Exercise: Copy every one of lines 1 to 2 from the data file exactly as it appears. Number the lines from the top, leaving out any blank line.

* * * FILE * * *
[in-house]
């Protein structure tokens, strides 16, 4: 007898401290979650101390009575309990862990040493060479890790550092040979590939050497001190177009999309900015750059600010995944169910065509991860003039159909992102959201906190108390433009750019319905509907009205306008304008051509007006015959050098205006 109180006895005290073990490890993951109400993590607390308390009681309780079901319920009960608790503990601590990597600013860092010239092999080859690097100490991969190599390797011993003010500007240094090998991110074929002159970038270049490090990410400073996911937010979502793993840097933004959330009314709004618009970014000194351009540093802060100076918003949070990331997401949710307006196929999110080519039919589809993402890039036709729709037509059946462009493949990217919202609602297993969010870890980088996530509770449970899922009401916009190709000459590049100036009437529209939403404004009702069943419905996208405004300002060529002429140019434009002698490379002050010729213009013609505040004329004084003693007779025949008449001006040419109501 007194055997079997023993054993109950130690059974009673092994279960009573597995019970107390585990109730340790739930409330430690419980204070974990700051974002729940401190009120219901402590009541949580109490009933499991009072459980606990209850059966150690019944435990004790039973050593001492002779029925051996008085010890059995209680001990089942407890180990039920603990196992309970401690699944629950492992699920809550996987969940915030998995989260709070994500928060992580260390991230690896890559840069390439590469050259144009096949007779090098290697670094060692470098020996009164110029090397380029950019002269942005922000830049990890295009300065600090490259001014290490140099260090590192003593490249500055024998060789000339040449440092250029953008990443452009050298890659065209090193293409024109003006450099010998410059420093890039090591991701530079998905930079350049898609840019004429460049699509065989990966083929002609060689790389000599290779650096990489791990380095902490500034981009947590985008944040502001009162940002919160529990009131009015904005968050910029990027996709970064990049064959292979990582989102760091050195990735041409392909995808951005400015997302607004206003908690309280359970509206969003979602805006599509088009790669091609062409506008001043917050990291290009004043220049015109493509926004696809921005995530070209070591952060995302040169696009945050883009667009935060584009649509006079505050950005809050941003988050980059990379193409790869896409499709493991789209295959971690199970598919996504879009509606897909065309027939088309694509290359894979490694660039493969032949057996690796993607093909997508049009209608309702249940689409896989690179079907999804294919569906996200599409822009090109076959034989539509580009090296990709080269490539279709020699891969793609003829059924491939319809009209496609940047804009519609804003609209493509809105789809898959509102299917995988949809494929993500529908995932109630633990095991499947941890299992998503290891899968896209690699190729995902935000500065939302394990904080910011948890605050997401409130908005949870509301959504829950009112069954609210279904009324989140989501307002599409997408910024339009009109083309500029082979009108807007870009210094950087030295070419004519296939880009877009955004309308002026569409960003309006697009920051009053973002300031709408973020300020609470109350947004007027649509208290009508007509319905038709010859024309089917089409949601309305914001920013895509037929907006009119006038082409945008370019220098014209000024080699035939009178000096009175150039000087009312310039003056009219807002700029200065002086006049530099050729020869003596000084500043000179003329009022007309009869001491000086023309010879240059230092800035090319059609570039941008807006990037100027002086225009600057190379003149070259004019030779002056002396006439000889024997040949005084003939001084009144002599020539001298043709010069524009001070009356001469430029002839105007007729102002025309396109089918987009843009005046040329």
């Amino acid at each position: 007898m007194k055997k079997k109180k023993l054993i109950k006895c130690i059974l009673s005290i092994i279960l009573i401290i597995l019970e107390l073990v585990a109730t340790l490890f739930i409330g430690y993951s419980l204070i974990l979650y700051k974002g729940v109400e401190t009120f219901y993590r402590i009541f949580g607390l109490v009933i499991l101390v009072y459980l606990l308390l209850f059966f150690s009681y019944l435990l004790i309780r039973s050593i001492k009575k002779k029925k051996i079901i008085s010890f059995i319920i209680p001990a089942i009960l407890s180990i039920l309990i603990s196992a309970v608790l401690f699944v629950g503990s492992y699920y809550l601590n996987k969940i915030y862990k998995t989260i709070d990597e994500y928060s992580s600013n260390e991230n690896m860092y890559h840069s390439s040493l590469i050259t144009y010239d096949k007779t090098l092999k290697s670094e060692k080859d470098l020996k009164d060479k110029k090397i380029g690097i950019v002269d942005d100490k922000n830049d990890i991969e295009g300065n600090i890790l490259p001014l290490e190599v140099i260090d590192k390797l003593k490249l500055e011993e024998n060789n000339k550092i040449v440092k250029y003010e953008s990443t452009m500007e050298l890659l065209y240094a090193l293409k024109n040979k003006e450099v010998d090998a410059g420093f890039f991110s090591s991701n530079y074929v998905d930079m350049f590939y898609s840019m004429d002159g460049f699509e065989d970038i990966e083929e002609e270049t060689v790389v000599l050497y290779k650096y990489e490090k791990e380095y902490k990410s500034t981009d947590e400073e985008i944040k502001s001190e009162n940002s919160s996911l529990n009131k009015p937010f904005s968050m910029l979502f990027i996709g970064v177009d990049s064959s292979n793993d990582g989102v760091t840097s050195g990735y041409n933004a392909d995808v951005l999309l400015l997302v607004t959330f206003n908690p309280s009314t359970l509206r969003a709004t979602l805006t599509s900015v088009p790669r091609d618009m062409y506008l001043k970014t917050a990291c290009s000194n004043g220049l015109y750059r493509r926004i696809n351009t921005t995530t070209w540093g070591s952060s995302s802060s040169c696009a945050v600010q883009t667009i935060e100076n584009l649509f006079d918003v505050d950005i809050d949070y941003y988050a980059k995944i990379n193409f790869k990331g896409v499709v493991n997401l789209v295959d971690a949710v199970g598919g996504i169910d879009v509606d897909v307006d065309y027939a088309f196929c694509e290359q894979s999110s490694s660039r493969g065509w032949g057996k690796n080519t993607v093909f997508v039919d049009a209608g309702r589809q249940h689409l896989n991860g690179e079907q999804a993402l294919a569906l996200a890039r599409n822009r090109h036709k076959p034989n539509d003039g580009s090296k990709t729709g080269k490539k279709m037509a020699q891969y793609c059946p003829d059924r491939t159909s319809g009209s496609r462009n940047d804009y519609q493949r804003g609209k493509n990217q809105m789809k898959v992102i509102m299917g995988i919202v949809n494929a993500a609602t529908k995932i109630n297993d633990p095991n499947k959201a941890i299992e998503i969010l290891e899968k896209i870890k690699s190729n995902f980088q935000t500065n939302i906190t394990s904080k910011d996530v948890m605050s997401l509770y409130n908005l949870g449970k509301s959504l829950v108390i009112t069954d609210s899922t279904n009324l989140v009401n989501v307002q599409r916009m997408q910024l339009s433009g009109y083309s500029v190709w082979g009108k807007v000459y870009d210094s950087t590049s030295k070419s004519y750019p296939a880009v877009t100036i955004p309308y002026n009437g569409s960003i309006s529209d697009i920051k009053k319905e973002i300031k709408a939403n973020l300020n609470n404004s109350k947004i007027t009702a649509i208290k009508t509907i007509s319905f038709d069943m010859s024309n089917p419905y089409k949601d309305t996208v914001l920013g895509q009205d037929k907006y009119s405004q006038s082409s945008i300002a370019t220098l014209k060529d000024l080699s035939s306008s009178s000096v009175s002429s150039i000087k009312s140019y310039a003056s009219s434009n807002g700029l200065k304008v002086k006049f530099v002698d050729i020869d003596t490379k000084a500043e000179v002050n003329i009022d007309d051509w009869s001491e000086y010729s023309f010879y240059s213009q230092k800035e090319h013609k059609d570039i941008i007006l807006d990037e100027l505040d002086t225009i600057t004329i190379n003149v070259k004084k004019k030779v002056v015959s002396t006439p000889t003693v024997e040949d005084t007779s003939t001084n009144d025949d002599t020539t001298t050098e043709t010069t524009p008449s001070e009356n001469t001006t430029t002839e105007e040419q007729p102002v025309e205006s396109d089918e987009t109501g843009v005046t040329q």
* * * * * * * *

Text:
[in-house]
């Protein structure tokens, strides 16, 4: 007898401290979650101390009575309990862990040493060479890790550092040979590939050497001190177009999309900015750059600010995944169910065509991860003039159909992102959201906190108390433009750019319905509907009205306008304008051509007006015959050098205006 109180006895005290073990490890993951109400993590607390308390009681309780079901319920009960608790503990601590990597600013860092010239092999080859690097100490991969190599390797011993003010500007240094090998991110074929002159970038270049490090990410400073996911937010979502793993840097933004959330009314709004618009970014000194351009540093802060100076918003949070990331997401949710307006196929999110080519039919589809993402890039036709729709037509059946462009493949990217919202609602297993969010870890980088996530509770449970899922009401916009190709000459590049100036009437529209939403404004009702069943419905996208405004300002060529002429140019434009002698490379002050010729213009013609505040004329004084003693007779025949008449001006040419109501 007194055997079997023993054993109950130690059974009673092994279960009573597995019970107390585990109730340790739930409330430690419980204070974990700051974002729940401190009120219901402590009541949580109490009933499991009072459980606990209850059966150690019944435990004790039973050593001492002779029925051996008085010890059995209680001990089942407890180990039920603990196992309970401690699944629950492992699920809550996987969940915030998995989260709070994500928060992580260390991230690896890559840069390439590469050259144009096949007779090098290697670094060692470098020996009164110029090397380029950019002269942005922000830049990890295009300065600090490259001014290490140099260090590192003593490249500055024998060789000339040449440092250029953008990443452009050298890659065209090193293409024109003006450099010998410059420093890039090591991701530079998905930079350049898609840019004429460049699509065989990966083929002609060689790389000599290779650096990489791990380095902490500034981009947590985008944040502001009162940002919160529990009131009015904005968050910029990027996709970064990049064959292979990582989102760091050195990735041409392909995808951005400015997302607004206003908690309280359970509206969003979602805006599509088009790669091609062409506008001043917050990291290009004043220049015109493509926004696809921005995530070209070591952060995302040169696009945050883009667009935060584009649509006079505050950005809050941003988050980059990379193409790869896409499709493991789209295959971690199970598919996504879009509606897909065309027939088309694509290359894979490694660039493969032949057996690796993607093909997508049009209608309702249940689409896989690179079907999804294919569906996200599409822009090109076959034989539509580009090296990709080269490539279709020699891969793609003829059924491939319809009209496609940047804009519609804003609209493509809105789809898959509102299917995988949809494929993500529908995932109630633990095991499947941890299992998503290891899968896209690699190729995902935000500065939302394990904080910011948890605050997401409130908005949870509301959504829950009112069954609210279904009324989140989501307002599409997408910024339009009109083309500029082979009108807007870009210094950087030295070419004519296939880009877009955004309308002026569409960003309006697009920051009053973002300031709408973020300020609470109350947004007027649509208290009508007509319905038709010859024309089917089409949601309305914001920013895509037929907006009119006038082409945008370019220098014209000024080699035939009178000096009175150039000087009312310039003056009219807002700029200065002086006049530099050729020869003596000084500043000179003329009022007309009869001491000086023309010879240059230092800035090319059609570039941008807006990037100027002086225009600057190379003149070259004019030779002056002396006439000889024997040949005084003939001084009144002599020539001298043709010069524009001070009356001469430029002839105007007729102002025309396109089918987009843009005046040329």